Pathways to Net Zero in India and South Africa

two cooling towers with street art on them

Pathways to Net Zero in India and South Africa

South Asia Sub-Saharan Africa

To keep global warming to no more than 1.5°C above pre-industrial levels — as called for by the 2015 Paris Agreement, the world would need to reach net zero by 2050.

In recent years, a number of countries have set increasingly ambitious net zero goals, pledging to decarbonize their economies and cut greenhouse gas emissions to as close to zero as possible by 2050, 2070 or beyond. According to the United Nations, more than 70 countries, including the biggest polluters — China, the United States, and the European Union — have set a net zero target, covering about 76% of global emissions. Despite these promises, critics argue that even if achieved, pledges fall well short of what is needed to limit global warming to 1.5 degrees.

Two of the most ambitious pledges so far have come from South Africa and India, who committed to reach net zero by 2050 and 2070 respectively, at the 2021 United Nations Climate Change Conference (COP26) in Glasgow.

Achieving this goal will involve shifting away from fossil fuels and accelerating the transformation of how populations produce, consume, and commute, while ensuring any remaining emissions are reabsorbed by carbon sinks such as the ocean and forests.

It will require investment in a healthy, resilient, carbon-neutral economy that prevents future threats to the environment, improves job prospects, and encourages sustainable growth, without leaving vulnerable and marginalized communities behind.

Yet, for the broader public — and indeed, policymakers — in both India and South Africa, this remains a new concept. There is a lack of understanding about what the transition would entail, what steps are needed to move towards the target, and what countries will need to do to make sure they are on track. There is a dearth of in-depth media coverage on these topics and without public awareness and pressure, policy responses will remain inadequate.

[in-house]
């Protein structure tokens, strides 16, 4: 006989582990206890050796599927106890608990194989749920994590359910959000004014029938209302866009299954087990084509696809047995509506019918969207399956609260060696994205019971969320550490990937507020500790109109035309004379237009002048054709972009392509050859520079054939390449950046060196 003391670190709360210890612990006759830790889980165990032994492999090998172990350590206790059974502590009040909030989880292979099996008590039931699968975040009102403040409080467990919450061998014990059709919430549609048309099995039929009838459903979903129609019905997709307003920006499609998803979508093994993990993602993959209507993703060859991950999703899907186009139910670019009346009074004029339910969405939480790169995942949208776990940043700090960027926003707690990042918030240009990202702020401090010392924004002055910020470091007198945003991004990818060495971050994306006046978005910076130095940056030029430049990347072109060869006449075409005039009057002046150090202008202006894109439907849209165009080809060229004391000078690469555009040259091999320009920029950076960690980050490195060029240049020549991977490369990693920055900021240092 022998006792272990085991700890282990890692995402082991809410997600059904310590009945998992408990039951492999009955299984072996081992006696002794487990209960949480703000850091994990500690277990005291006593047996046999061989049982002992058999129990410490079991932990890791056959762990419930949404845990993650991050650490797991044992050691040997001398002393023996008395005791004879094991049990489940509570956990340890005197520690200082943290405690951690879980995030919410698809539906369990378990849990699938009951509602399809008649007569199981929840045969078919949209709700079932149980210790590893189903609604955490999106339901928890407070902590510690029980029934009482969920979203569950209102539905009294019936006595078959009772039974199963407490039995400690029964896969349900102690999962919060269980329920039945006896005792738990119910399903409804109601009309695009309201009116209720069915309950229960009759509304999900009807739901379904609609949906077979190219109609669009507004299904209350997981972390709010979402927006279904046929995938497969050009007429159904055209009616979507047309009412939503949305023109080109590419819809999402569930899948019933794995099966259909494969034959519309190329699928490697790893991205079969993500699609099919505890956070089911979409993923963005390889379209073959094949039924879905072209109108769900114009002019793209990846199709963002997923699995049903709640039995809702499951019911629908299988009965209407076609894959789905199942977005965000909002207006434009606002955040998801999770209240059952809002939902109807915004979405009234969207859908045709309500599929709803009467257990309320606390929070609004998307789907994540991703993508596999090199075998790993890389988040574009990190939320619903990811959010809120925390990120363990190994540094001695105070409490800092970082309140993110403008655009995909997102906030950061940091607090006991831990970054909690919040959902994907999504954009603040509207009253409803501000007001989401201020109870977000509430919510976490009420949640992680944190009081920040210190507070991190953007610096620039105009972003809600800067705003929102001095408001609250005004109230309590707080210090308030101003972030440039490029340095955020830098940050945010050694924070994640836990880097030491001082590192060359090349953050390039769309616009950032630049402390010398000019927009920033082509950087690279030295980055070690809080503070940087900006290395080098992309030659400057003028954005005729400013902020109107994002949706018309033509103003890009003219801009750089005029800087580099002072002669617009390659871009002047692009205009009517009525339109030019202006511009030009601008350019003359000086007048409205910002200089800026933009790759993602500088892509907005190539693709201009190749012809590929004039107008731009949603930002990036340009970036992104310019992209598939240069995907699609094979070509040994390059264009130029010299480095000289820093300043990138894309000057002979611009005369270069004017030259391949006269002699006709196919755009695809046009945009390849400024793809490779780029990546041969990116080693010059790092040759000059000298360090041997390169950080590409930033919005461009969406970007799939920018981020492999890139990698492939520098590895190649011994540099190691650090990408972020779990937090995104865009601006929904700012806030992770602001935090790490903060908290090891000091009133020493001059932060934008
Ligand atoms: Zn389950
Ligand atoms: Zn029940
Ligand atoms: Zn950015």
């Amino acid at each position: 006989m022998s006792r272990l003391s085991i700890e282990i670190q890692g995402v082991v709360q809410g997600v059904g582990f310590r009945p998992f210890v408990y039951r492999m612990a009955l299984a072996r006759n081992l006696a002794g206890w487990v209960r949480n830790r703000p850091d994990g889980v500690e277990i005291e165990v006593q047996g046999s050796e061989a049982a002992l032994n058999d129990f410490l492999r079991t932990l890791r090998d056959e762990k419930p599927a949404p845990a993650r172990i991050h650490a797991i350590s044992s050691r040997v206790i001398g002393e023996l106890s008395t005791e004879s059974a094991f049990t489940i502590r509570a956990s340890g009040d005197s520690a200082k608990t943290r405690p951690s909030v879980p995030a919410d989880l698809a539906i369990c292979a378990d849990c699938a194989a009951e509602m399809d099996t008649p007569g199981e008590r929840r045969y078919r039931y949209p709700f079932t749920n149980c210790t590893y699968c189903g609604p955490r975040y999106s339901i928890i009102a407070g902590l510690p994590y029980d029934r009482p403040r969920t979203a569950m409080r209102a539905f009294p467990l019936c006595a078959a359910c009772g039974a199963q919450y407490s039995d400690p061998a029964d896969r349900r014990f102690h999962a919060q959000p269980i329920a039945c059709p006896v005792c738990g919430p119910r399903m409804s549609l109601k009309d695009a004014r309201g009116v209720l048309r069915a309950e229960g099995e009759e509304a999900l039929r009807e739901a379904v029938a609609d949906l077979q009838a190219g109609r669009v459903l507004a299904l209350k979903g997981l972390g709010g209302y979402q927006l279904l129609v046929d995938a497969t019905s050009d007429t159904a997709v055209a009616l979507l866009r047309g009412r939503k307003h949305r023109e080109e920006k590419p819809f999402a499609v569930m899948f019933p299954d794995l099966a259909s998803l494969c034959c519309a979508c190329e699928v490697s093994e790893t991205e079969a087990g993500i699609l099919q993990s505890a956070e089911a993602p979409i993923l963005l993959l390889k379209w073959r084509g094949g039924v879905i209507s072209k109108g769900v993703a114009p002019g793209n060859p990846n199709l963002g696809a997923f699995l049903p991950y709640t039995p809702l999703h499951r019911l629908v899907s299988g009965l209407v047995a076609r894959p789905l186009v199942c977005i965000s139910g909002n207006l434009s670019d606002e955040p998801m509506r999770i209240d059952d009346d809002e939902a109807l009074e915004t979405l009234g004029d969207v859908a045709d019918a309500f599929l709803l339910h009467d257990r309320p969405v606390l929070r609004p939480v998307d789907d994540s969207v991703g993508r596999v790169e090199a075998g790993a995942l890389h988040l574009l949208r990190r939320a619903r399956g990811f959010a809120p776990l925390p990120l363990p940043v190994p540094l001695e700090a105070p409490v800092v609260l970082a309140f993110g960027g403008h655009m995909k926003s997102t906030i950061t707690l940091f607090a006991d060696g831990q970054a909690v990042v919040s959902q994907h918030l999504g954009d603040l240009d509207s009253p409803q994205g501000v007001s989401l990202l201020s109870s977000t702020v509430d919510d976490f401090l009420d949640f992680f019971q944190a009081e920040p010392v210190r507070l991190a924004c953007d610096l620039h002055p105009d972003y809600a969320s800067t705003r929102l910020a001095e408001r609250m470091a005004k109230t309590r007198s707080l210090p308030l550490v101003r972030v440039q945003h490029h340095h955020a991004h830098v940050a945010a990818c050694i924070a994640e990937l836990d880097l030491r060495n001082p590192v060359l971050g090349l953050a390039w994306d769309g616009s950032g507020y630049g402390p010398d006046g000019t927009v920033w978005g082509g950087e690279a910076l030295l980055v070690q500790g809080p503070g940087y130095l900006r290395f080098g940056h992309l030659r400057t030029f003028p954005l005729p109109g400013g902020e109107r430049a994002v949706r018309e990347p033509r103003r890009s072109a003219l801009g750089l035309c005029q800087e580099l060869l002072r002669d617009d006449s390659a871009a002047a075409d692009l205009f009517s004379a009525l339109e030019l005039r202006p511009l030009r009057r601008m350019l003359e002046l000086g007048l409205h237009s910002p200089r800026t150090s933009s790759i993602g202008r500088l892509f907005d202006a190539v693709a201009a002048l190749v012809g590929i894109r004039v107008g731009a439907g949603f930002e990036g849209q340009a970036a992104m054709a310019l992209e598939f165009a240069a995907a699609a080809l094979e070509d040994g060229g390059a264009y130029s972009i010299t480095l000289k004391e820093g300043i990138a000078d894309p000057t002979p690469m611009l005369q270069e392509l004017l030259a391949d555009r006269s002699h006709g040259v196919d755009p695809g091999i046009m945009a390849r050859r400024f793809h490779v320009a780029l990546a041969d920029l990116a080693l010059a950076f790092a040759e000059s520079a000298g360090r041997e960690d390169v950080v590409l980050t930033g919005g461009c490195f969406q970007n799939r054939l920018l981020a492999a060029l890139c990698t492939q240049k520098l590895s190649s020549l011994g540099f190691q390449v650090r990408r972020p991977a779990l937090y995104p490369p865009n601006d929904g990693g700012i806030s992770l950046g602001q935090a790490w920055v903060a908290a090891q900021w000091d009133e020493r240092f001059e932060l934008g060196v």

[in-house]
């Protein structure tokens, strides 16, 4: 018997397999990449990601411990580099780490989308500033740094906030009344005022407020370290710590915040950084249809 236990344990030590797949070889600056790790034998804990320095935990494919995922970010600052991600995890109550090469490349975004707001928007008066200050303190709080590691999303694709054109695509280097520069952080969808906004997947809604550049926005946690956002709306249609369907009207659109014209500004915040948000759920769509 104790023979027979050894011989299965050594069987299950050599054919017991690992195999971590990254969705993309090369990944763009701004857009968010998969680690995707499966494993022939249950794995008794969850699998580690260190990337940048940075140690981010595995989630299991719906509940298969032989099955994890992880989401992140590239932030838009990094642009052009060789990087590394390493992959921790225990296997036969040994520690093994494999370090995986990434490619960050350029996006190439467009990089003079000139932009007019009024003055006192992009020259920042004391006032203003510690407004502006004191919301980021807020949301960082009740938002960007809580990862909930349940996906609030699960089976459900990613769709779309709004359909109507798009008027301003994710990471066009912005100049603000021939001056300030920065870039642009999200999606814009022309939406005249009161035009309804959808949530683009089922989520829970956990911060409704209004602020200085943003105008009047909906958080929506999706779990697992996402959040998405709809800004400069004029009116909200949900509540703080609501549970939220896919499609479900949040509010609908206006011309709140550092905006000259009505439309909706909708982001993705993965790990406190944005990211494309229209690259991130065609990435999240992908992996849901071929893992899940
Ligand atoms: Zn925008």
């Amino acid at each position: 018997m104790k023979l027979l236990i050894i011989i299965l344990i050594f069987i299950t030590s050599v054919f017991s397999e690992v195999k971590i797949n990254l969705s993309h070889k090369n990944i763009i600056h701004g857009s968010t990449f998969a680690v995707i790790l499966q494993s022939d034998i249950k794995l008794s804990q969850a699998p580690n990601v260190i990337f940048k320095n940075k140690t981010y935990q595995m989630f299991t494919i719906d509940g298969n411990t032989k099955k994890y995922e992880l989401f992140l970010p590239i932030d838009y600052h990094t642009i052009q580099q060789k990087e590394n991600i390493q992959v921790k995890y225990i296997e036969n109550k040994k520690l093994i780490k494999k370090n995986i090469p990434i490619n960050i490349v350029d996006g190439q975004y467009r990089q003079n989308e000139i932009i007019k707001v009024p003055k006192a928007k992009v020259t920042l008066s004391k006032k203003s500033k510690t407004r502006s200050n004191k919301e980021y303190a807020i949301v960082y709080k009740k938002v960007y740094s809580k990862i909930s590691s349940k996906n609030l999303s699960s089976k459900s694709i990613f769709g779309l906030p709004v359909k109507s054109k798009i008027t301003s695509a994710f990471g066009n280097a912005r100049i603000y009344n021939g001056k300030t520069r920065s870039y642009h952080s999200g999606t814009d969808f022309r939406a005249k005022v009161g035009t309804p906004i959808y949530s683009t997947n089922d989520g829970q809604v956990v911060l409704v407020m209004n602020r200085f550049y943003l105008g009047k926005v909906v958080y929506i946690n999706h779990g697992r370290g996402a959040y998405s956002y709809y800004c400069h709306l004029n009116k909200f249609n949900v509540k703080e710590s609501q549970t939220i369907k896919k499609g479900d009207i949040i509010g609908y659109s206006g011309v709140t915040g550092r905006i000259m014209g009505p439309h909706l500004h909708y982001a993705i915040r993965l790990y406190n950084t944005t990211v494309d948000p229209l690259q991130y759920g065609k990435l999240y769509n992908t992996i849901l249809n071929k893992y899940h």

It is imperative, at this crucial juncture, for the media to convey accurate and science-based information on climate action to the public, and to hold policymakers accountable to their pledges to decarbonize.

To meet this need, Internews’ Earth Journalism Network (EJN), with funding from the European Climate Foundation, has embarked on a year-long media project to strengthen climate-related reporting in India and South Africa. Through this project, we aim to build the capacity of journalists in India and South Africa to report more effectively on pathways to achieving net zero — including the prospects, potential opportunities and challenges that will be faced along the way.

Project activities to improve the quality and quantity of net zero coverage will include:

  • Story grants and mentorship to selected journalists
  • Journalism training workshops in both India and South Africa to connect media professionals to scientists, researchers and policy experts
  • The production of online reporters’ resources such as tipsheets and briefing documents

Through this project, EJN will equip journalists in India and South Africa with the skills they will need to cover their country’s transition to an energy-neutral economy, now and in the years to come. We also aim to raise awareness among campaigners and build national coalitions to demand net-zero commitment.


Banner image: Orlando Power Station is a decommissioned coal-fired power station in Soweto, South Africa. Its iconic cooling towers are now used as a bungee jumping site / Credit: Michael Schofield via Unsplash.

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